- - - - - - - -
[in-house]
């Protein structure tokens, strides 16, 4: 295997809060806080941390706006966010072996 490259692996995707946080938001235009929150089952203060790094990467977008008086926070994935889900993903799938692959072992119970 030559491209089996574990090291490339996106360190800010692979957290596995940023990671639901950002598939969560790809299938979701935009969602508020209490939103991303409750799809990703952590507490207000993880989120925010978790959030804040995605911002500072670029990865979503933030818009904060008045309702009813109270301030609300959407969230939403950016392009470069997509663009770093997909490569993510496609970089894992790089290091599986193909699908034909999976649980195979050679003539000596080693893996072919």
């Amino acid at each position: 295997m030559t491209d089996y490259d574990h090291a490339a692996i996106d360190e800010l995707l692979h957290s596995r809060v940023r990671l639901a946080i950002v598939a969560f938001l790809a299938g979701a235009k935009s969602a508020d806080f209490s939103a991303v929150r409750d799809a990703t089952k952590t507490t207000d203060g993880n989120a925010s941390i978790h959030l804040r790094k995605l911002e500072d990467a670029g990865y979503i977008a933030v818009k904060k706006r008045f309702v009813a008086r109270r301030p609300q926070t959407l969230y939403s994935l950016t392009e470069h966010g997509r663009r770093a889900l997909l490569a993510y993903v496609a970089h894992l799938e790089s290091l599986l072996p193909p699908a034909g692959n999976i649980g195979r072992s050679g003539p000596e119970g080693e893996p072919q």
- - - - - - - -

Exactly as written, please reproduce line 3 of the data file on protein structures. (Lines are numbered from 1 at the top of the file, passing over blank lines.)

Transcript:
């Amino acid at each position: 295997m030559t491209d089996y490259d574990h090291a490339a692996i996106d360190e800010l995707l692979h957290s596995r809060v940023r990671l639901a946080i950002v598939a969560f938001l790809a299938g979701a235009k935009s969602a508020d806080f209490s939103a991303v929150r409750d799809a990703t089952k952590t507490t207000d203060g993880n989120a925010s941390i978790h959030l804040r790094k995605l911002e500072d990467a670029g990865y979503i977008a933030v818009k904060k706006r008045f309702v009813a008086r109270r301030p609300q926070t959407l969230y939403s994935l950016t392009e470069h966010g997509r663009r770093a889900l997909l490569a993510y993903v496609a970089h894992l799938e790089s290091l599986l072996p193909p699908a034909g692959n999976i649980g195979r072992s050679g003539p000596e119970g080693e893996p072919q």